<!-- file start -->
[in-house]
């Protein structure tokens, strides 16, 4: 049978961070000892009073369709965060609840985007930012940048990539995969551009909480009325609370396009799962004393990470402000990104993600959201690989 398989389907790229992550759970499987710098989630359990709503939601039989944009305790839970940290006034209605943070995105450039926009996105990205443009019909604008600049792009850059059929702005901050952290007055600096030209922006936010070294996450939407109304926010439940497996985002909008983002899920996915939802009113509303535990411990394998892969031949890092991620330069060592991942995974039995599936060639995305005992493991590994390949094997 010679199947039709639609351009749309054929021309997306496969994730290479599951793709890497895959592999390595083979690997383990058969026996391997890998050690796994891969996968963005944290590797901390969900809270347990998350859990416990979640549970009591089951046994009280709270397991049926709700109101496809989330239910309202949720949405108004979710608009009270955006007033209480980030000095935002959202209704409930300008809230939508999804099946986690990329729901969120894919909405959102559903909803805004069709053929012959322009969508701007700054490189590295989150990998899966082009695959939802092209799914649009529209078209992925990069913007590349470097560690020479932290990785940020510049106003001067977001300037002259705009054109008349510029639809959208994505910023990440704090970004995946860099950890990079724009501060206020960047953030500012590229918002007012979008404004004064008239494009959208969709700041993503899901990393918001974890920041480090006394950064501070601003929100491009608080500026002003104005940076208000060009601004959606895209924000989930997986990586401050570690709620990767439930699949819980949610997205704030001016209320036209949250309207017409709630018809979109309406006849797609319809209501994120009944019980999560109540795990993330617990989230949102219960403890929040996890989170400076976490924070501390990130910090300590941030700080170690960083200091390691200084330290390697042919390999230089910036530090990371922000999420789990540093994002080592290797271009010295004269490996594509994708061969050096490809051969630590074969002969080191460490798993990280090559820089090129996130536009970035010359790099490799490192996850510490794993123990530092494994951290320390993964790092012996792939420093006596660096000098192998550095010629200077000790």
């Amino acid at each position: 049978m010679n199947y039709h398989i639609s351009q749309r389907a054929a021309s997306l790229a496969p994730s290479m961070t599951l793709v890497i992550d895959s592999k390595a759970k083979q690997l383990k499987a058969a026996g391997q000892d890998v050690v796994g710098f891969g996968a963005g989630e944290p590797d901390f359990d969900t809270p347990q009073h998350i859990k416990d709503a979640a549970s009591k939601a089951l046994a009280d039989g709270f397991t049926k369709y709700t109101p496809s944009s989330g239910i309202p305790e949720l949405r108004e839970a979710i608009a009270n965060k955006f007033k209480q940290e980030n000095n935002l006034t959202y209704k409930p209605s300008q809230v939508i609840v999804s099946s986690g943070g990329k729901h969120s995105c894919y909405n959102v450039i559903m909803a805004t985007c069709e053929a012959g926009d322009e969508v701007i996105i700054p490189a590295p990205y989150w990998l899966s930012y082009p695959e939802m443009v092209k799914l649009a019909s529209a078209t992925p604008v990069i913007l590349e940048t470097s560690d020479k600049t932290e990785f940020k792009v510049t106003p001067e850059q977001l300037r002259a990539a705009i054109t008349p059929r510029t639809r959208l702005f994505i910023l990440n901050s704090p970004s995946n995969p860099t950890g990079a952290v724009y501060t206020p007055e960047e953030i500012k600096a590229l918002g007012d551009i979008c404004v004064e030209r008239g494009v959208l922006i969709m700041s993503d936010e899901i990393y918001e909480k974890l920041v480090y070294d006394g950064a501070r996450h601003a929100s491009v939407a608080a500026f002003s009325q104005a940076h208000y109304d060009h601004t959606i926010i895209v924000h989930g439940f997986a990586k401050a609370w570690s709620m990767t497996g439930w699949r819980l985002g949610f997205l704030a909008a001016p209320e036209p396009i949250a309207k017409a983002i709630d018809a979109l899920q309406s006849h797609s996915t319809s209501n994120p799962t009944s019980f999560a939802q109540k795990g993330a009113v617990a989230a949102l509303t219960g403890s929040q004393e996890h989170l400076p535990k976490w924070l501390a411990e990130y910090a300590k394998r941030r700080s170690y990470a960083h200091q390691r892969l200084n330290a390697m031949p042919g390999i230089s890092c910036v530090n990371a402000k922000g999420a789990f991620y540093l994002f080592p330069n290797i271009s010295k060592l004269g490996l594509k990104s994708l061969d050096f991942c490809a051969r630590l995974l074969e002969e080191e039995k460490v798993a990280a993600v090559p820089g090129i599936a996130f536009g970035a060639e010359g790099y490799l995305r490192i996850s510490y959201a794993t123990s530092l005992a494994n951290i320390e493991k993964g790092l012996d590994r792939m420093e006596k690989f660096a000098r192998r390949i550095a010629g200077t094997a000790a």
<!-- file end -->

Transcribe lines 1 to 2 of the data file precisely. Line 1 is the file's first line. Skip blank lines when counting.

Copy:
[in-house]
């Protein structure tokens, strides 16, 4: 049978961070000892009073369709965060609840985007930012940048990539995969551009909480009325609370396009799962004393990470402000990104993600959201690989 398989389907790229992550759970499987710098989630359990709503939601039989944009305790839970940290006034209605943070995105450039926009996105990205443009019909604008600049792009850059059929702005901050952290007055600096030209922006936010070294996450939407109304926010439940497996985002909008983002899920996915939802009113509303535990411990394998892969031949890092991620330069060592991942995974039995599936060639995305005992493991590994390949094997 010679199947039709639609351009749309054929021309997306496969994730290479599951793709890497895959592999390595083979690997383990058969026996391997890998050690796994891969996968963005944290590797901390969900809270347990998350859990416990979640549970009591089951046994009280709270397991049926709700109101496809989330239910309202949720949405108004979710608009009270955006007033209480980030000095935002959202209704409930300008809230939508999804099946986690990329729901969120894919909405959102559903909803805004069709053929012959322009969508701007700054490189590295989150990998899966082009695959939802092209799914649009529209078209992925990069913007590349470097560690020479932290990785940020510049106003001067977001300037002259705009054109008349510029639809959208994505910023990440704090970004995946860099950890990079724009501060206020960047953030500012590229918002007012979008404004004064008239494009959208969709700041993503899901990393918001974890920041480090006394950064501070601003929100491009608080500026002003104005940076208000060009601004959606895209924000989930997986990586401050570690709620990767439930699949819980949610997205704030001016209320036209949250309207017409709630018809979109309406006849797609319809209501994120009944019980999560109540795990993330617990989230949102219960403890929040996890989170400076976490924070501390990130910090300590941030700080170690960083200091390691200084330290390697042919390999230089910036530090990371922000999420789990540093994002080592290797271009010295004269490996594509994708061969050096490809051969630590074969002969080191460490798993990280090559820089090129996130536009970035010359790099490799490192996850510490794993123990530092494994951290320390993964790092012996792939420093006596660096000098192998550095010629200077000790």